With the cascade and under-fence removed you can see the line of the main plane (yellow) forms a continuous curve across its entire length, no separate parts form the end plate. You can also see the two flaps curve down to form the rest of the ‘endplate’ function.
Lastly the wing continues to exploit a solution used by Williams all season. The wing is notionally a three element design, with a main plane and two flaps. However an extra slot is formed in the outer span of the main plane and this formed effectively a four element for more highly loaded outer section. You can see the depth and length of the wing in this outer is greater than the other sections of wing, so this area creates the highest amount of downforce.
Having been obvious at its launch the Williams FW33 has a radical shrunken gearbox case. Now we can see how the case is actually configured, which is close to the diagram I posted back in February (http://scarbsf1.wordpress.com/2011/02/10/williams-fw33-lowline-gearbox/). As I explained Williams sought to remove as much blockage ahead of the beam wing as possible, to do this they lowered the top of the gearbox, switched to a Pull-Rod set up and repositioned the differential much lower. The revised layout has lead to a very neat gearcase.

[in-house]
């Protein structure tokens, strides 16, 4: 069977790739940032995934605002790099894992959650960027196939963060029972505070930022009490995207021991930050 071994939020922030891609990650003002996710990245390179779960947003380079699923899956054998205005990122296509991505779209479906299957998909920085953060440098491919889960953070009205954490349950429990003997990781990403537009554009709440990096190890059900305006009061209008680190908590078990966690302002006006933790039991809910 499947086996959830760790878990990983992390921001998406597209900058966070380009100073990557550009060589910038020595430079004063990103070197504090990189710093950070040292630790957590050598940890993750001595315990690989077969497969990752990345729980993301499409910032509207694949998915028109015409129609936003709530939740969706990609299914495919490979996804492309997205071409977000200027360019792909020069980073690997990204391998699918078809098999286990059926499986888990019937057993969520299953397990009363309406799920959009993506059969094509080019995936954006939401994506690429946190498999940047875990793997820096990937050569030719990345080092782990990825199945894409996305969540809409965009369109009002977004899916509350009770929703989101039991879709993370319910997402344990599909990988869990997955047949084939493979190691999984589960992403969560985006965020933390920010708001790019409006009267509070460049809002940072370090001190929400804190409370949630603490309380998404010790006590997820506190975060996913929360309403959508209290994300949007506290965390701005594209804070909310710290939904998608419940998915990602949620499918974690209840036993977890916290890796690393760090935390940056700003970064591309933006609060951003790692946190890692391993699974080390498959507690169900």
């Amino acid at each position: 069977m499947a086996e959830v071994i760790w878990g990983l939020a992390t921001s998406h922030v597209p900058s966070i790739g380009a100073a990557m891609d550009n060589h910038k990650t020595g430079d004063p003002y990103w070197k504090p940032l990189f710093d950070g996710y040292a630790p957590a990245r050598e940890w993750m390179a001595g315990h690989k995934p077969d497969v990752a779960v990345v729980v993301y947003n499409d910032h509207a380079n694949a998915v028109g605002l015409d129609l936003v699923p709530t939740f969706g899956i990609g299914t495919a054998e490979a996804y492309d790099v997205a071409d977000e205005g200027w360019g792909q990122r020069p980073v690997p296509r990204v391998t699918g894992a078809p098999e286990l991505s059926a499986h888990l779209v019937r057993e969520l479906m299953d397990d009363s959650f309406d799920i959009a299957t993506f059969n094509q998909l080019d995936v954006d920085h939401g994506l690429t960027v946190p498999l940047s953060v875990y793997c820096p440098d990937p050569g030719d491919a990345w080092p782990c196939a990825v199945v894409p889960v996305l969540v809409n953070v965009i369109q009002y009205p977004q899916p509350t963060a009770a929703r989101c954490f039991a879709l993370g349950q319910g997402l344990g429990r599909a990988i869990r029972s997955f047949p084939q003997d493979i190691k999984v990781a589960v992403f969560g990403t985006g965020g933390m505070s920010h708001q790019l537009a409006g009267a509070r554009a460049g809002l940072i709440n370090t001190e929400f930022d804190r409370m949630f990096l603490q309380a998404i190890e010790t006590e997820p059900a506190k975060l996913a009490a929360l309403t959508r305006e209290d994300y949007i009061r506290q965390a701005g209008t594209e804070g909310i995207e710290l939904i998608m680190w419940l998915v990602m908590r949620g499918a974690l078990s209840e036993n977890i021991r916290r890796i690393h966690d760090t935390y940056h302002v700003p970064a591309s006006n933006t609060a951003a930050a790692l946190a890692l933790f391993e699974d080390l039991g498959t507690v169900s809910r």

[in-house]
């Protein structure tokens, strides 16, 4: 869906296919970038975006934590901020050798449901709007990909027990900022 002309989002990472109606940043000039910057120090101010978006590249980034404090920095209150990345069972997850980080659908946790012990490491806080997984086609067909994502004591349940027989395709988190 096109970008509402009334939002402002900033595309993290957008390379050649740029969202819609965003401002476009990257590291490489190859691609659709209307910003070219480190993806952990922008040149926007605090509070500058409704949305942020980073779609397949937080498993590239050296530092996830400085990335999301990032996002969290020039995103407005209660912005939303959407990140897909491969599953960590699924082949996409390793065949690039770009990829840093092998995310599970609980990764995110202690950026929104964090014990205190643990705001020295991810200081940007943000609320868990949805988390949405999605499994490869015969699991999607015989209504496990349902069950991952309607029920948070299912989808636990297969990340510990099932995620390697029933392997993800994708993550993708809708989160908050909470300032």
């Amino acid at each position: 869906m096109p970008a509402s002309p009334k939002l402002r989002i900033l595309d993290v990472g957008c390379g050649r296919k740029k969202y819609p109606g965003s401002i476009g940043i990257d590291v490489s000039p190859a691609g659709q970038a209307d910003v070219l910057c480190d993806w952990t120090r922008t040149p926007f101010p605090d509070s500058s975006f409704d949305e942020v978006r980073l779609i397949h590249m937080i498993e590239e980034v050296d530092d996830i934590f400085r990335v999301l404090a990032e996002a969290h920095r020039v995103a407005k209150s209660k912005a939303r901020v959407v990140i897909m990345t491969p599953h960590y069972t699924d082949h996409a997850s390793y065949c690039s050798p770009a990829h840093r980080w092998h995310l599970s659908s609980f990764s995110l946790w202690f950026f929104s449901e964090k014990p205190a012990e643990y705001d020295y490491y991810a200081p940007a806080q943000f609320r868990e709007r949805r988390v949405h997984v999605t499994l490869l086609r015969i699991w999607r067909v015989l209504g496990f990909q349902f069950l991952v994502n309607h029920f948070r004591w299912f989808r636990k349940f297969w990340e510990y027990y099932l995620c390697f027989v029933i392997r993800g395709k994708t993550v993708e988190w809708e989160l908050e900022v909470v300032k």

To get a reference point for what we see in this picture, it’s the lower wishbone that’s fitted. This is usually mounted halfway down the gearcase and the top wishbone mounts above it. So what we are seeing is the casing dropping downwards from its front face to create a low flat top. It’s this front face that also gives an idea of how high a conventional gearcase is. So clearly Williams have lowered the case dramatically (see below).
Equally the differential (the diff’ circled above) is very low too, normally its several centimeters above the lower wishbone, now the diff’ is below the wishbone. This is why when we see the car from behind; we can see the driveshaft’s angle upwards from the gearbox at an extreme angle. Above the diff’ is the bolt on wing mount, as explained in my previous article, this metal structure supports both the rear wing and the top wishbone. One curiosity of the diff’ and wing mount set up is how the diff’ is removed. Normally the gearcase is split to allow the differential to be removed from the back of the case. Perhaps with the new Williams set up, the case has a cover over the left hand side of the differential and the diff’ is removed sideways. This set up would create a slightly stiffer case, critical for its complex waisted shape.
Not seen in this picture is the top wishbone, it mounts to the top of the bolt-on metal pylon and also to the pick up on the front of the casing (circled above)
Williams have also switched to a pullrod suspension, this places the rocker linkage and the dampers low down at the front of the gearbox. The dampers heave spring and inerter have to pass horizontally across the front of the gearbox; they enter the gear case via the aperture seen at its lower front side.
More info on Pull Rod Suspension
Williams have a unique rear end set up, with the rear wishbone and rear wing mounting to the same pylon. In early tests other drivers and media suggested the rear wing moving laterally and this was related to the lack of stiffness in this pylon. However Sam Michael has refuted these claims and looking at the rear wing set up, you can see where the movement came from.